As we round the corner on 2021, the microelectronics industry continues to face a severe talent crisis. With more than 34,000 jobs remaining unfilled at SEMI member companies in the United States alone, everyone is competing for the same talent pool. While the semiconductor shortage has received extensive media coverage, a critical talent shortage deserves equal attention.
One way to address the talent shortage is to hold the line. Meaning, in addition to recruiting more diverse talent into the chip industry, we must retain the quality workforce we have. I believe that a key component of a diversity, equity and inclusion program must be retention.
At Edwards, we feel so strongly about this that we have made retention a key part of our Diversity, Equity and Inclusion program – even changing the acronym to DEIR (pronounced DEER; diversity, equity, inclusion and retention) for emphasis.
There are three overarching approaches we can take to promoting diversity-focused retention:
- Investment in on-boarding practices that allow time to hire appropriately and ensure a diverse pool of qualified candidates
- Embedded programming and policies that are learning and development (L&D) based including career planning, succession planning, unconscious bias training, employee resource groups (ERG) and mentoring
- Corporate culture that respects employees through a healthy work life balance and promotes the well-being of society and the planet
This is a very important conversation. I asked Lubab Sheet-Davis, vice president of Strategy & Innovation in the Office of the CTO at Lam Research, and Emerald Greig, executive vice president Americas at SurplusGLOBAL USA, to share their considerable experience and insight related to retention and DEI. Following is an excerpt from our conversation, which has been edited for clarity and brevity.
Balaguer: In the context of DEI, why is employee retention so important?
Sheet-Davis: In my view, there is a strong correlation between inclusion and retention. If people feel that their voices and perspectives are valued, they are more likely not only to stay, but also to perform at a higher level. Driving both inclusion and retention is having a seat at the table, having your voice heard, respectful treatment and fair opportunity.
Retention is a core component of our inclusion and diversity strategy, which involves increasing representation by building a pipeline of diverse candidates, recruiting and retaining, fostering an inclusive culture (which supports retention) and open communication to share our progress.
Balaguer: What role does data play in the drive to increase retention?
Greig: Ours is a data-driven industry and I am surprised that we have not let the statistics drive us into action sooner. Clearly, diversity, equity, inclusion and retention all affect the bottom line. Millennials and Gen Zs already leave faster than any other generational group. The turnover rate in the tech industry averages around 13% with stays around 2-3 years.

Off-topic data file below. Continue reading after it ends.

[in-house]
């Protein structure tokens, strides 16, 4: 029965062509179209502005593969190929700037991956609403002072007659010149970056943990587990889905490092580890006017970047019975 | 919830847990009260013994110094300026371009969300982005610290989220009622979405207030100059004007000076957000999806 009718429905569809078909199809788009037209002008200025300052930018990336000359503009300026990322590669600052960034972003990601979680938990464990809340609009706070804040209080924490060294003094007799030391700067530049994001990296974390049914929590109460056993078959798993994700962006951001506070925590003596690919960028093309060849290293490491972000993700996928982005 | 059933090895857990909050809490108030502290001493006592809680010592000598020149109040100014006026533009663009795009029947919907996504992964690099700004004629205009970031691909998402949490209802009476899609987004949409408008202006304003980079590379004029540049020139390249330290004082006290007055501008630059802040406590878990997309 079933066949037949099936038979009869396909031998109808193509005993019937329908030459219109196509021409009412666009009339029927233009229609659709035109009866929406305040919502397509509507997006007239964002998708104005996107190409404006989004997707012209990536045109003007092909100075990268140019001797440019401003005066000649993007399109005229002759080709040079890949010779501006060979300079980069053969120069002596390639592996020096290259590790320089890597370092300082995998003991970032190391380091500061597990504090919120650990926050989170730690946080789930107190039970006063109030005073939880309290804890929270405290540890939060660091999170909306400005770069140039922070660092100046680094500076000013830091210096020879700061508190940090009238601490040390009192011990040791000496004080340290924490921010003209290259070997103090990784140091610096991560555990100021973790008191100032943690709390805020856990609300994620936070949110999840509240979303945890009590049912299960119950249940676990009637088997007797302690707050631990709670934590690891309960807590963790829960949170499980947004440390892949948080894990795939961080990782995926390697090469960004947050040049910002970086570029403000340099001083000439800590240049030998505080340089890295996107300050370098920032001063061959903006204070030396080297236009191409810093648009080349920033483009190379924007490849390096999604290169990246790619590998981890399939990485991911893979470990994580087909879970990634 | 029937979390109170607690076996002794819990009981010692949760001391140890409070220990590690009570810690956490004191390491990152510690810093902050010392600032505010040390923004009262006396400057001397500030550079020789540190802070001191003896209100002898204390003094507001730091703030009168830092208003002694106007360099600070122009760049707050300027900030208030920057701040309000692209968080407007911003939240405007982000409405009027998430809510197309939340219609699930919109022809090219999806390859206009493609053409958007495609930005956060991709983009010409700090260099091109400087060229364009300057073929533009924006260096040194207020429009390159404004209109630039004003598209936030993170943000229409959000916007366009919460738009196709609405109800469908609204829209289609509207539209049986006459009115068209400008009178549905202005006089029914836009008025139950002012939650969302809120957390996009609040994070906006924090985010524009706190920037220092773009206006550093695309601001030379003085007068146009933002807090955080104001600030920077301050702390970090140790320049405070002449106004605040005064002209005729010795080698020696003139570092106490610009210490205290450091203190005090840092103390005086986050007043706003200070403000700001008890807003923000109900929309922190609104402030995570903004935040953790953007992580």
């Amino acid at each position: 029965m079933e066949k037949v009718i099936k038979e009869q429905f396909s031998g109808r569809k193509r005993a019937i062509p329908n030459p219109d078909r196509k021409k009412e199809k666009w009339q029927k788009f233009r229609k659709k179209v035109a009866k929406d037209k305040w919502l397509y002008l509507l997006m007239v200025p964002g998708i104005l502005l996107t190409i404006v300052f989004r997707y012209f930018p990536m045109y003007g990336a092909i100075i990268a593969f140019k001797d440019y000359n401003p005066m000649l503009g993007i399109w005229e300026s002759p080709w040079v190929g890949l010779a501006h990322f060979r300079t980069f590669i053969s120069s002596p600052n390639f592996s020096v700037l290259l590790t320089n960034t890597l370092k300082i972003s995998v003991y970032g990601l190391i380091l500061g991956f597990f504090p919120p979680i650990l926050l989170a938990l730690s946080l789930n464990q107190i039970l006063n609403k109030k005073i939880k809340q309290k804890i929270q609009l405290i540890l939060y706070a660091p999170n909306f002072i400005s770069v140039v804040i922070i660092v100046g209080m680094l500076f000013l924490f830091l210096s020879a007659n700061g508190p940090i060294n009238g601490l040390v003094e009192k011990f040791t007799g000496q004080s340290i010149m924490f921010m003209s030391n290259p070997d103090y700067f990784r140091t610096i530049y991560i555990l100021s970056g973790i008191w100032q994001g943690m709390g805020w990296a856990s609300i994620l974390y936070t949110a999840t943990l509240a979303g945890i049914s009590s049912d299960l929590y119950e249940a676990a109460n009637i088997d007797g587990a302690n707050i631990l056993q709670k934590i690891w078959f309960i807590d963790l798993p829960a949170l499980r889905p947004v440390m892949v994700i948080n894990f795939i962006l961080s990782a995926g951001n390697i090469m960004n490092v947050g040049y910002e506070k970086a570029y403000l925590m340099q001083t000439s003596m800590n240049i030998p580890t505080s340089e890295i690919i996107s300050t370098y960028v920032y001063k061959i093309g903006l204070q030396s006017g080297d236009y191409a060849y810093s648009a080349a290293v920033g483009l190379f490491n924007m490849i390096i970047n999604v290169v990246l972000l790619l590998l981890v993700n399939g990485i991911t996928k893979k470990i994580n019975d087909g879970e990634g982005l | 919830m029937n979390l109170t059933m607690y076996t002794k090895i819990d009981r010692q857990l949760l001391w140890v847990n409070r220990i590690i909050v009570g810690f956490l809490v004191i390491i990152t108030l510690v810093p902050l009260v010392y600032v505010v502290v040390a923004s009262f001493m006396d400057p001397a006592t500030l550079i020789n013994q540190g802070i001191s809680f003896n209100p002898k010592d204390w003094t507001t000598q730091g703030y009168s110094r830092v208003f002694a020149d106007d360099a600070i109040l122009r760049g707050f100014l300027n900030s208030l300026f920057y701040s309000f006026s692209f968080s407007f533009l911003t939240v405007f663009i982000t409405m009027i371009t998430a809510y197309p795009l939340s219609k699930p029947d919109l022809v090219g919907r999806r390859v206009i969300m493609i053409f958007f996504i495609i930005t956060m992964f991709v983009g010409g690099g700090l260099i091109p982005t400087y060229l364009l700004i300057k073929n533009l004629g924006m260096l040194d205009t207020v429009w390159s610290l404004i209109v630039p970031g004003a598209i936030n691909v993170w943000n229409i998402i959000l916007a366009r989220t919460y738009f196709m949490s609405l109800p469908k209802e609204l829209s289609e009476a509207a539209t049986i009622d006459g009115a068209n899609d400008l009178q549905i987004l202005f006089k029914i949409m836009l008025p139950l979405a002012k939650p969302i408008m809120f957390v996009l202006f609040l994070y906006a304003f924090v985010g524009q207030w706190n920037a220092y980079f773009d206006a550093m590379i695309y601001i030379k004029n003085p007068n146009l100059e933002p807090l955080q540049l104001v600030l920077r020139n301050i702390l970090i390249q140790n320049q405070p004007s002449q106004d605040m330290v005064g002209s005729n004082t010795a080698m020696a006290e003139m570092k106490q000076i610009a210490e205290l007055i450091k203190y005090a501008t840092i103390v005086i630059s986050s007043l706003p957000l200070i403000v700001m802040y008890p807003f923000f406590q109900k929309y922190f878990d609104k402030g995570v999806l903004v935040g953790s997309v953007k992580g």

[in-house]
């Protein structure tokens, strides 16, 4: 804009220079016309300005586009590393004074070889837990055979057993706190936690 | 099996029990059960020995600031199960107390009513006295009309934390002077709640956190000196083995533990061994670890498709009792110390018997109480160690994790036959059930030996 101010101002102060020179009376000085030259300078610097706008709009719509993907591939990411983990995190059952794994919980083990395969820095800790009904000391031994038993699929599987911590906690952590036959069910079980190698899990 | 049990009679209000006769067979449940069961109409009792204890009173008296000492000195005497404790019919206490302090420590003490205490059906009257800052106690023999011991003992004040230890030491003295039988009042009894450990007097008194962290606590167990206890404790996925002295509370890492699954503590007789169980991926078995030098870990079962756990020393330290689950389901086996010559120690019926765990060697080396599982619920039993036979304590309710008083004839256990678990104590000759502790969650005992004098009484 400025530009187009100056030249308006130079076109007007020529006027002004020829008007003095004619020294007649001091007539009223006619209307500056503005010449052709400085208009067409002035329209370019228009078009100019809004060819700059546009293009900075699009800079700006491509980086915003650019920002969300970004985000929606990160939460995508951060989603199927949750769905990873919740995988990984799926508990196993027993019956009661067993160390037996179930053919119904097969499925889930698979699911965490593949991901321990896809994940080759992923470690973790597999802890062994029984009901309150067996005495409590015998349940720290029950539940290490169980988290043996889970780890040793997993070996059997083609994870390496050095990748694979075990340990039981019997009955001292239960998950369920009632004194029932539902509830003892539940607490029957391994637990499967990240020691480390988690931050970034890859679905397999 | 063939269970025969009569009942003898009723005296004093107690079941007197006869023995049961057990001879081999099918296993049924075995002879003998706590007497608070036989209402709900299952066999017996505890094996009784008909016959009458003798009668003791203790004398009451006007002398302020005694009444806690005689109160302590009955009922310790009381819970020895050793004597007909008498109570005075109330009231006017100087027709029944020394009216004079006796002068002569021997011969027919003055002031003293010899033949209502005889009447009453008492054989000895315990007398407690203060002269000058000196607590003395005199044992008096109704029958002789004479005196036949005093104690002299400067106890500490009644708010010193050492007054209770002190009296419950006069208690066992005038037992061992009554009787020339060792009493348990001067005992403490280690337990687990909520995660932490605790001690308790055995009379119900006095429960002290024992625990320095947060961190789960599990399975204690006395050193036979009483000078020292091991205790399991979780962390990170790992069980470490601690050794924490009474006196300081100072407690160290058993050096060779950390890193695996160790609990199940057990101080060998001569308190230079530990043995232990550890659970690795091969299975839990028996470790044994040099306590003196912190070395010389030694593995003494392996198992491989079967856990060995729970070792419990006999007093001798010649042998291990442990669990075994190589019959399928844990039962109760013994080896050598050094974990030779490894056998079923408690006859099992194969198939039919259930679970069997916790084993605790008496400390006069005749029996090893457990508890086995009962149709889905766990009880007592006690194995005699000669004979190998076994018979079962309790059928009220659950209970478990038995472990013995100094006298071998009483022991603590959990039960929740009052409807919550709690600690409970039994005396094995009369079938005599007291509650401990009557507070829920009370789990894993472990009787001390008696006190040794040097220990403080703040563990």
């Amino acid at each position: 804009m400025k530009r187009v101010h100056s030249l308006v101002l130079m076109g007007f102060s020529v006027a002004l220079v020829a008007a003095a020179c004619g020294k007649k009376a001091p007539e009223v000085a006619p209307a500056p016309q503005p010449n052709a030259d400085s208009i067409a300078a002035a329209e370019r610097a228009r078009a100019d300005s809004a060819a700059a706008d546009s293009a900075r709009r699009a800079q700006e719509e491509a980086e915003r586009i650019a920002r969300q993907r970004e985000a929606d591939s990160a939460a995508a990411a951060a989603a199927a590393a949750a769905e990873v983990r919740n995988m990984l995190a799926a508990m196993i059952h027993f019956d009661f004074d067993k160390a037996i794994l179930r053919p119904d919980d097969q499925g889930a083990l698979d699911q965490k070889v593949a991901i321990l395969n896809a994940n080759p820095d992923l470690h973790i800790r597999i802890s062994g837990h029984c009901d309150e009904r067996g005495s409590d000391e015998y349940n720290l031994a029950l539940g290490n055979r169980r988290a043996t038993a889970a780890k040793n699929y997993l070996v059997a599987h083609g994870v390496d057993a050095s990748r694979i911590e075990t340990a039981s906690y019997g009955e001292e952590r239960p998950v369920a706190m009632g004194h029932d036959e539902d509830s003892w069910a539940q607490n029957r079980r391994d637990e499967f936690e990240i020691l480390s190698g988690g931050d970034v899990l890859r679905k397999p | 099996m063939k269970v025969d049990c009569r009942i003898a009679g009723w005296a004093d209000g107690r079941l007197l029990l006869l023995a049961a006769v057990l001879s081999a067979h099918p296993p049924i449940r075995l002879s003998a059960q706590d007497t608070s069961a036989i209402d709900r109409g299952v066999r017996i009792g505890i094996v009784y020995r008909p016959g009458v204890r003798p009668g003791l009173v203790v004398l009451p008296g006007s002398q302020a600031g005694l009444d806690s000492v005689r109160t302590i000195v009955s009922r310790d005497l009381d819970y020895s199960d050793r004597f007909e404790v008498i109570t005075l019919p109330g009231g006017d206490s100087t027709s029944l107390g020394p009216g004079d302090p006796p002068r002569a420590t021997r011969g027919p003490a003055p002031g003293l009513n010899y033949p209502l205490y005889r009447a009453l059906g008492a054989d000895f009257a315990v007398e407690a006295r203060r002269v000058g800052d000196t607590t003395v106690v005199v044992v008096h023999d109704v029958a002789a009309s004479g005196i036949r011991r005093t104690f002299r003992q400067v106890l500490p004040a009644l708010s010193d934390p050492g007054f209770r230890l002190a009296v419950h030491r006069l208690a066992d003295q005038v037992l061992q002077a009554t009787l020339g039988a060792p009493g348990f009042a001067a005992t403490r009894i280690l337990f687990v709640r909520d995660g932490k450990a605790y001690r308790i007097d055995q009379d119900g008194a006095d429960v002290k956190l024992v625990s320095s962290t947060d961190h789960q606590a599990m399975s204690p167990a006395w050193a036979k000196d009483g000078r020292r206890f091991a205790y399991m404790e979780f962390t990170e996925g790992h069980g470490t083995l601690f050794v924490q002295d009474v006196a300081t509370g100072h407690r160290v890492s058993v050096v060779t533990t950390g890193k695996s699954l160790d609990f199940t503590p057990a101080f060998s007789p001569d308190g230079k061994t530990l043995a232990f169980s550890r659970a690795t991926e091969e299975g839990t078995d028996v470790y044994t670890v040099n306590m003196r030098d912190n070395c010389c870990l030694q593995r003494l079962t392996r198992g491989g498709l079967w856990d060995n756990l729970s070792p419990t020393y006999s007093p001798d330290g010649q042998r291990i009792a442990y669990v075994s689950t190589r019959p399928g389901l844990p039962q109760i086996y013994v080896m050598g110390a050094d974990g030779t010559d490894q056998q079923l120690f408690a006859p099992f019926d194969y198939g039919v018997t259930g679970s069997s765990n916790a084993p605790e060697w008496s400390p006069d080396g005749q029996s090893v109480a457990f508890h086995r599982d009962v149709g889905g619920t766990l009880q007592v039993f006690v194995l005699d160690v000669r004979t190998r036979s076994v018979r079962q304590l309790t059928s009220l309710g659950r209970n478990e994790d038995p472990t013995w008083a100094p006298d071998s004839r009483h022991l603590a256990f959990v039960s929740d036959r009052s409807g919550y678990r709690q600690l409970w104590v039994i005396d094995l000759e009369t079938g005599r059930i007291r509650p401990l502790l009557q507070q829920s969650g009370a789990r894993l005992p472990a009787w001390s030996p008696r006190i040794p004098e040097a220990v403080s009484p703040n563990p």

The cost to hire, train and integrate someone into a company is far more expensive than having a DEIR program in place to keep them. The Society for Human Resource Management (SHRM) reported that, on average, it costs a company 6 to 9 months of an employee's salary to replace them (which includes the costs of hiring, onboarding and training, L&D and time to fill the role). For an employee making $60,000 per year, that comes out to $30,000 to $45,000 in recruiting and training costs.
Sheet-Davis: Yes, which gives us all the more reason to move quickly! Given how central DEIR is to innovation, and that the challenges and opportunities facing our industry are bigger now than ever before, I believe we should be addressing DEIR with the same vigor that we address Moore’s Law.
I worry if we keep saying DEIR will take time, it will take time. Granted many DEIR issues are cultural and culture is hard to change. However, this industry has demonstrated the capability to drive breakthroughs and to do so quickly. Let’s focus on DEIR with urgency while also ensuring the progress is sustainable.
Balaguer: There is no doubt we need to move with a sense of urgency. I think a good way to keep the pedal to the metal is to create a DEIR roadmap that tracks our progress on multiple programs and helps us be accountable and stay focused. Meaningful retention strategies begin with solid diversity-focused hiring strategies.
Balaguer: How does corporate culture inform retention?
Greig: Let’s not forget: Employees, especially millennials, are looking for a corporate culture that demonstrates social responsibility as well as leadership and career development. In a recent study, 65% of employees said positive corporate culture has encouraged them to stay with their company. In fact, companies with strong cultures have seen a four-fold increase in revenue growth.